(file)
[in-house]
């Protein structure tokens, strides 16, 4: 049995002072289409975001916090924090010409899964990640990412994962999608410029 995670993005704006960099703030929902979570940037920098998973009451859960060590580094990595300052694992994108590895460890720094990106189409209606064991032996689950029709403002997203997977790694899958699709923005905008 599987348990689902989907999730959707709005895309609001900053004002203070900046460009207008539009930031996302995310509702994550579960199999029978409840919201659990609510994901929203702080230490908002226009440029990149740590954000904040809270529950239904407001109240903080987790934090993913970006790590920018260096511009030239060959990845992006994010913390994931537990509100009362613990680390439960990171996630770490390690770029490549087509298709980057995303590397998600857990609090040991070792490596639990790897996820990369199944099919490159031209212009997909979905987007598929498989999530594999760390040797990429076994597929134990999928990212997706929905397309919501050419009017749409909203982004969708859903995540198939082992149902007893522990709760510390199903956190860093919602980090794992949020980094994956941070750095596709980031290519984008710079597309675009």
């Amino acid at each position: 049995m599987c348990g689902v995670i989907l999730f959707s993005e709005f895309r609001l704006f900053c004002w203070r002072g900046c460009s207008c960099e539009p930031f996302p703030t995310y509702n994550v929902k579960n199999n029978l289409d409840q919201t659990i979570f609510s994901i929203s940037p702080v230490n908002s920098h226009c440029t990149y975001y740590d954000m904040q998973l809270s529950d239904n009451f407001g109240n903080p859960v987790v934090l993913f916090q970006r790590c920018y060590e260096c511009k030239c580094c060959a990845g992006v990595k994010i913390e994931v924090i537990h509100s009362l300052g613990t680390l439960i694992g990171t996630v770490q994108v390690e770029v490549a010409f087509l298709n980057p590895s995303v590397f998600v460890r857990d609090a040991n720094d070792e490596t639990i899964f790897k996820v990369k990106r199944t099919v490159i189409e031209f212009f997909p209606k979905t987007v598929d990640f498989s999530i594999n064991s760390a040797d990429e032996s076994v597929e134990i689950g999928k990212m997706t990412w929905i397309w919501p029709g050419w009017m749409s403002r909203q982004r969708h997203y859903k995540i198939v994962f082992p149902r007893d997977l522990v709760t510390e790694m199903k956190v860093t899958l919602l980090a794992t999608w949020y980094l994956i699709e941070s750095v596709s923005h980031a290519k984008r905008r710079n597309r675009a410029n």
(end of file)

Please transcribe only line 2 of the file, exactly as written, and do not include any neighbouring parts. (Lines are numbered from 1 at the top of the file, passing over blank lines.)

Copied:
């Protein structure tokens, strides 16, 4: 049995002072289409975001916090924090010409899964990640990412994962999608410029 995670993005704006960099703030929902979570940037920098998973009451859960060590580094990595300052694992994108590895460890720094990106189409209606064991032996689950029709403002997203997977790694899958699709923005905008 599987348990689902989907999730959707709005895309609001900053004002203070900046460009207008539009930031996302995310509702994550579960199999029978409840919201659990609510994901929203702080230490908002226009440029990149740590954000904040809270529950239904407001109240903080987790934090993913970006790590920018260096511009030239060959990845992006994010913390994931537990509100009362613990680390439960990171996630770490390690770029490549087509298709980057995303590397998600857990609090040991070792490596639990790897996820990369199944099919490159031209212009997909979905987007598929498989999530594999760390040797990429076994597929134990999928990212997706929905397309919501050419009017749409909203982004969708859903995540198939082992149902007893522990709760510390199903956190860093919602980090794992949020980094994956941070750095596709980031290519984008710079597309675009």